Defining real innovation in technology

Defining real innovation in technology

Innovation in FinTech is a hot topic right now; there is a torrent of articles, blogs and white papers being published every day, each professing a deep understanding of how to innovate in this space.

 Apparently, everyone is either an expert or possesses a crystal ball!

 Those in immediate need of services are struggling to sort through the analyses of opinion makers and separate the hype from true leadership and innovation.

 They should beware: many established vendors are dressing up their tired old products and services in hipster garb in order to claim that they are ‘innovating’. 

 They claim to be building utilities too, however these are simply off-shoring projects, using the same old-fashioned software and expensive staff.

 The world has changed significantly since we launched the Duco Cube service in April 2013: “best of breed” hosted services have gained traction and are helping firms across the finance industry to cut costs, cope with regulation and simplify business processes.

 True innovation is about bringing fundamental research from the university lab directly to operations in industry.

 When we decided to build a data reconciliation platform, the decision was shaped by the painful experience of trying to apply existing solutions to a wide range of data.

 The existing tools were built to solve very specific problems, for example reconcile bank balances, match FX trades, perform depot reconciliations, etc.

 While they can be good for dealing with one kind of data, they tend to be poor at solving the wider problem of establishing data controls across an entire organisation.

These tools also require substantial effort and resources to deploy and maintain, and are completely intimidating to non-technical users.

 Today, it is clear that the rise of consumer technology is heightening expectations that all members of staff should have access to powerful and usable technology. 

 When you deliver this technology via a self-service model, you also empower your employees to help themselves, which is highly cost-effective and increases efficiency.

 Using these tools, you can put the power to establish these data controls in the hands of business users who need them most, and enable the business to cope with a wide array of different types of data, all on one platform.

 It turns out, however, that bringing consumer-like levels of simplicity and sophistication to the enterprise is incredibly challenging.

 The slick consumer apps we use every day focus on simple business models. By contrast, the existing infrastructure, complexity of products and regulatory pressures in the finance industry conspire against this kind of simplicity.

 The data you wish to reconcile is rarely in the same format. The traditional response to this is to employ complex IT tools to transform it, but these are both expensive and unusable by most business users.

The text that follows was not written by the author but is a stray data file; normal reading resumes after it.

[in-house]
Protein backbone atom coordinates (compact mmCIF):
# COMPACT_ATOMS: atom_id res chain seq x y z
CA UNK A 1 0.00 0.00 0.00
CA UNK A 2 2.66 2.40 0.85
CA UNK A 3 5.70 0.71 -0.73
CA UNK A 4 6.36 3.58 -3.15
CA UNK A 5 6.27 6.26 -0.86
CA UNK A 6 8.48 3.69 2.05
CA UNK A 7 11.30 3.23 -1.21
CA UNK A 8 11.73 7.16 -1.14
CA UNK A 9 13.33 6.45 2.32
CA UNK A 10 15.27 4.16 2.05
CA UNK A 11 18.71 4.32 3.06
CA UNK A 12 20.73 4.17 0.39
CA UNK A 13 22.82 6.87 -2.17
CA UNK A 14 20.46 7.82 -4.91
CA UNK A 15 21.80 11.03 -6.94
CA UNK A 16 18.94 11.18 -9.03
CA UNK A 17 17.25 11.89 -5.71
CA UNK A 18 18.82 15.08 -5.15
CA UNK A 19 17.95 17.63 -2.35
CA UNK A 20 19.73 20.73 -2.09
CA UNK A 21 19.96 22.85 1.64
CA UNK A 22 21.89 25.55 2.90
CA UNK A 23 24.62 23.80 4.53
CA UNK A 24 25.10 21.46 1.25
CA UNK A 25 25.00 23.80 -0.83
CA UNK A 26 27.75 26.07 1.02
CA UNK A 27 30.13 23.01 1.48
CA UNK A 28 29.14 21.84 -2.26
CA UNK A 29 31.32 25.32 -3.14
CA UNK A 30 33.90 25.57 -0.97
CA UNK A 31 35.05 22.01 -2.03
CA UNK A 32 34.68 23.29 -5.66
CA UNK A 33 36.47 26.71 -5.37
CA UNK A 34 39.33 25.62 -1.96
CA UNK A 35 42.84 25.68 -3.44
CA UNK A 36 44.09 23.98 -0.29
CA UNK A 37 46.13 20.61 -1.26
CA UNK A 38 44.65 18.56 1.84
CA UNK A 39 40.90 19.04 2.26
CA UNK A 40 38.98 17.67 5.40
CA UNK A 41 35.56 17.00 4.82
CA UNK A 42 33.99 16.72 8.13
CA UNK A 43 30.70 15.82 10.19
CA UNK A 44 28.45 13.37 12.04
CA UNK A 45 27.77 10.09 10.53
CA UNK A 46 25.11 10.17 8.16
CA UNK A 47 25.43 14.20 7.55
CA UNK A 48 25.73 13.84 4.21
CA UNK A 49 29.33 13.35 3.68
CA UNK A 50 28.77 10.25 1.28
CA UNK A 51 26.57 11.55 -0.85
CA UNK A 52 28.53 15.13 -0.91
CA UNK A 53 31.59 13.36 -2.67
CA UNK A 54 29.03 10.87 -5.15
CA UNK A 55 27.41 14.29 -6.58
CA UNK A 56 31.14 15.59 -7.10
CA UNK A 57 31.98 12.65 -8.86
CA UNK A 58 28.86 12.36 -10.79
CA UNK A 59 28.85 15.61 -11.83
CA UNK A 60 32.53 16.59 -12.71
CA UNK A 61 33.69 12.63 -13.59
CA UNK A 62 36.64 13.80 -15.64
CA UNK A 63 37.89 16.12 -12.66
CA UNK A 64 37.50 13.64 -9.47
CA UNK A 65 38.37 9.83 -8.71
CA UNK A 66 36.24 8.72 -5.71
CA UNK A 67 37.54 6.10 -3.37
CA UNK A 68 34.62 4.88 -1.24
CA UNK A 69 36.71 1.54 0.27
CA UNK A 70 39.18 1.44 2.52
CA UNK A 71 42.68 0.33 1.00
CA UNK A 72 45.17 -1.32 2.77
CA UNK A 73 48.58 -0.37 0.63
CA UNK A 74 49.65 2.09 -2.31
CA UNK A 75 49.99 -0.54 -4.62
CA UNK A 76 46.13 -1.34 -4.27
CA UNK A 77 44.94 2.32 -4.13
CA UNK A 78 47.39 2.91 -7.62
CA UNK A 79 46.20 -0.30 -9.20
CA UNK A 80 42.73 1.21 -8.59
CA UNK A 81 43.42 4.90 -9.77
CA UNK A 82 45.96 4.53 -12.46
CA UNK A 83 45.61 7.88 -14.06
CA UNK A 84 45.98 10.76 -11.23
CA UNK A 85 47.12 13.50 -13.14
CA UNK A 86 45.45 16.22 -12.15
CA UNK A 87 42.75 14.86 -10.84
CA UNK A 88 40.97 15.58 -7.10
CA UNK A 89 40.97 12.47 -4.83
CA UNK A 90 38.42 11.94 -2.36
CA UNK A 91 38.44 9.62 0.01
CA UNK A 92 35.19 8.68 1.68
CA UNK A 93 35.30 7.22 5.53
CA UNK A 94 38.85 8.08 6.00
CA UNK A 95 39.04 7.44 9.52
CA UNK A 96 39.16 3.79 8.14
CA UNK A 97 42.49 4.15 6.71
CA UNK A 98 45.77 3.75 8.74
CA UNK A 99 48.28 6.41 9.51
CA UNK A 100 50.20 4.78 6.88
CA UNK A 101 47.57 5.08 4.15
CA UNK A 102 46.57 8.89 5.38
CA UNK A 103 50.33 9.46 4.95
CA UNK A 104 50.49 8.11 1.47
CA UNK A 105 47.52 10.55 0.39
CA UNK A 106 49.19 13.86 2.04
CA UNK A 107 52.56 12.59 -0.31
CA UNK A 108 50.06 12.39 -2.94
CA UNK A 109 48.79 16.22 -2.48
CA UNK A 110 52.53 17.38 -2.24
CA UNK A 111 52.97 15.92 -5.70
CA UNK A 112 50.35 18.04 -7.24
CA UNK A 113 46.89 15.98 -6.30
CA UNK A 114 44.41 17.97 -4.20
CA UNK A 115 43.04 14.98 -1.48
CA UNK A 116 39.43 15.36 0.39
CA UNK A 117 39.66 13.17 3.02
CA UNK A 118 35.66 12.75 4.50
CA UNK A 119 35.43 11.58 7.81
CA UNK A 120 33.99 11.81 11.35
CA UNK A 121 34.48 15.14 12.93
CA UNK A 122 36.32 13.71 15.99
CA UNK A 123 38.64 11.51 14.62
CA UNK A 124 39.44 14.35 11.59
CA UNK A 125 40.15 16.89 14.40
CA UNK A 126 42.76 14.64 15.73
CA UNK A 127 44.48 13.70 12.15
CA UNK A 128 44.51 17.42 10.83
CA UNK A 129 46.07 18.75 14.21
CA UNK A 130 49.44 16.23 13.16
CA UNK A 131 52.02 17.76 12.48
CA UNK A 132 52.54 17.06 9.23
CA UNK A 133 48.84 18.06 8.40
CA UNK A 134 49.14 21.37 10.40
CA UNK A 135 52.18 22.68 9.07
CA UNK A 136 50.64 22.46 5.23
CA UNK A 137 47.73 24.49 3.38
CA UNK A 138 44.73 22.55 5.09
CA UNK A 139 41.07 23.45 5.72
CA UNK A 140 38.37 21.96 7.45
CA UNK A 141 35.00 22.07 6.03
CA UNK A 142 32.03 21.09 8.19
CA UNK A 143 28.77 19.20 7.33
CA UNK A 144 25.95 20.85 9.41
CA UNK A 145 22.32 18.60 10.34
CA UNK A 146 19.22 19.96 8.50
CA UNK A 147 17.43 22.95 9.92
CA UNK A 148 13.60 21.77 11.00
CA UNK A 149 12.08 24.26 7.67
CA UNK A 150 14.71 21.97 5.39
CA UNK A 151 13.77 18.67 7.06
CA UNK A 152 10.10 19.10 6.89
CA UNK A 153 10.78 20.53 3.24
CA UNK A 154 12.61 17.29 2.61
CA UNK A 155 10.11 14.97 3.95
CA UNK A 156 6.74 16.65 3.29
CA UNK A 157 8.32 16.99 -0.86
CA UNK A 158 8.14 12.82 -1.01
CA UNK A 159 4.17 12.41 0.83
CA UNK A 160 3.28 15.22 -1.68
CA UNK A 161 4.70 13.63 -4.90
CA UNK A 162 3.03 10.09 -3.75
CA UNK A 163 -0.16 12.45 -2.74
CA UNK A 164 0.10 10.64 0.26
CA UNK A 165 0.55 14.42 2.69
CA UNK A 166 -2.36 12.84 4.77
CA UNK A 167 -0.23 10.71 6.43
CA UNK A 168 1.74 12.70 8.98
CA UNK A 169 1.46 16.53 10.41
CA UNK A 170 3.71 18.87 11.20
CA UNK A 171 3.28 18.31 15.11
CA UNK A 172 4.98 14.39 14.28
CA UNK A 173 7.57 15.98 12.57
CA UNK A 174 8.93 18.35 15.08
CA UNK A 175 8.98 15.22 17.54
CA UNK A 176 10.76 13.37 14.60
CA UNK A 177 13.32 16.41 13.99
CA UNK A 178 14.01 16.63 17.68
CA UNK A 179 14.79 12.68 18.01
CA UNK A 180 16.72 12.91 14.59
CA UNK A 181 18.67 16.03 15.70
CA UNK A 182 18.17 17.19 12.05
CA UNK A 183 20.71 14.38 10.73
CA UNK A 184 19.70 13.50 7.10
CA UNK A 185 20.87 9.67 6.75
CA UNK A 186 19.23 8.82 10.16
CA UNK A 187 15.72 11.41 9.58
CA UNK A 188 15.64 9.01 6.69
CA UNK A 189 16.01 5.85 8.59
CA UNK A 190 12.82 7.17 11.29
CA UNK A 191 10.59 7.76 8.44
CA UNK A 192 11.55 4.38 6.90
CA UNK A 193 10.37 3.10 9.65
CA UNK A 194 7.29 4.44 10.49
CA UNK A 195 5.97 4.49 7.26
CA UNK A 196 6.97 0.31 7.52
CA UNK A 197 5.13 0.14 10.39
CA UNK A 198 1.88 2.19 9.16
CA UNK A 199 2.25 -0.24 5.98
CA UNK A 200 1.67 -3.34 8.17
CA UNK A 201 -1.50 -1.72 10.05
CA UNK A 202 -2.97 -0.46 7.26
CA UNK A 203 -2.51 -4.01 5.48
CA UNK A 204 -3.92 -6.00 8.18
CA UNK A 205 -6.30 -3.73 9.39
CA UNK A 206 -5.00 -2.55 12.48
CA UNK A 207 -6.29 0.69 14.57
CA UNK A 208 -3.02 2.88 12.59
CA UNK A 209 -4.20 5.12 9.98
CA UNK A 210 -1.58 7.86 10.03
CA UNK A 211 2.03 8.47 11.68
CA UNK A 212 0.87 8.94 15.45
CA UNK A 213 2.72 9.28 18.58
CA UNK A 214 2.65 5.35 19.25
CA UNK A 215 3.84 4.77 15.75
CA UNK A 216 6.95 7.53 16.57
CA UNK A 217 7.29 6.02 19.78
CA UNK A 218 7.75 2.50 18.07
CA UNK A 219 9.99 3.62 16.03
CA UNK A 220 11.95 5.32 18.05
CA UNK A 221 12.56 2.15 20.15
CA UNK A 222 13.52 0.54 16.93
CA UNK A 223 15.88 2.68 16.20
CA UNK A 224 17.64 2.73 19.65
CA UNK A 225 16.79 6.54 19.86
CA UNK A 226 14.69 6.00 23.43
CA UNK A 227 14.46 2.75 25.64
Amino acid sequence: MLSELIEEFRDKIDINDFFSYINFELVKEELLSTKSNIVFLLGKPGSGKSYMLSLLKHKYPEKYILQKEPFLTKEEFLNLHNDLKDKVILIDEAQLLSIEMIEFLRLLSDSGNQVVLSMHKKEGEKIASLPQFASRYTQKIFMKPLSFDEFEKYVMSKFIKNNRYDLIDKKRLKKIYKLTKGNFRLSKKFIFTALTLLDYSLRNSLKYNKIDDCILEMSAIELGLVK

We created the Natural Rule Language, which traces its roots back to Computer Science Ph.D. research.

 This language enables business users to write straightforward rules that manipulate data, using English sentences.

 This makes it easy to overcome differences in data format, removing the need to use IT tools entirely. Since they are effectively English, the rules are clear to everyone, and they are easy to maintain.

 It often takes many months to see the first results when you use traditional reconciliation tools. To control implementation risk, companies resort to processes demanding lengthy business requirements gathering, multiple iterations and long testing periods.

 Business users are often involved only right at the beginning and the end of such projects, while much can go wrong in the middle.

 This problem can be overcome by using a self-optimising algorithm capable of matching very large sets of random data quickly and accurately, in memory.

 This empowers users to take a much more iterative approach to reconciliation projects, as they get initial results immediately and can quickly fine-tune the matching rules in small increments.

 Such an algorithm can learn the form of the data and optimise itself as it works, allowing users to tackle very large data sets (e.g. millions of trades) and deliver meaningful insights in hours or days, rather than months.

Many systems dealing with complex data are themselves complex. There are too many buttons on every screen, making the user experience unpleasant, cumbersome and confusing.

 The challenge therefore is to make applications modern and simple, take advantage of the latest web technologies, be responsive and scale to mobile devices. After all, nobody expects to read a manual anymore!

 To make things clear, we rely on strong visual metaphors, such as our “time machine” for seeing how results change over time or “change tracking” in process configuration, making it easy to spot differences.

 This leads to an intuitive experience for all users. To bring a true consumer-like experience to FinTech, you must produce a product that aligns itself with the way we use the internet, our smartphones and our laptops.

 The world is not a static place. Customers need the ability to react to the market, so they need their partners to be able to deliver value quickly.  Hosted services have the ability to deliver this value on an on-going basis, without disrupting a client’s operations.

 We were fortunate to start with a clean slate, which means we don’t have to dress up old ‘cash cow’ products in order to be perceived as being innovative.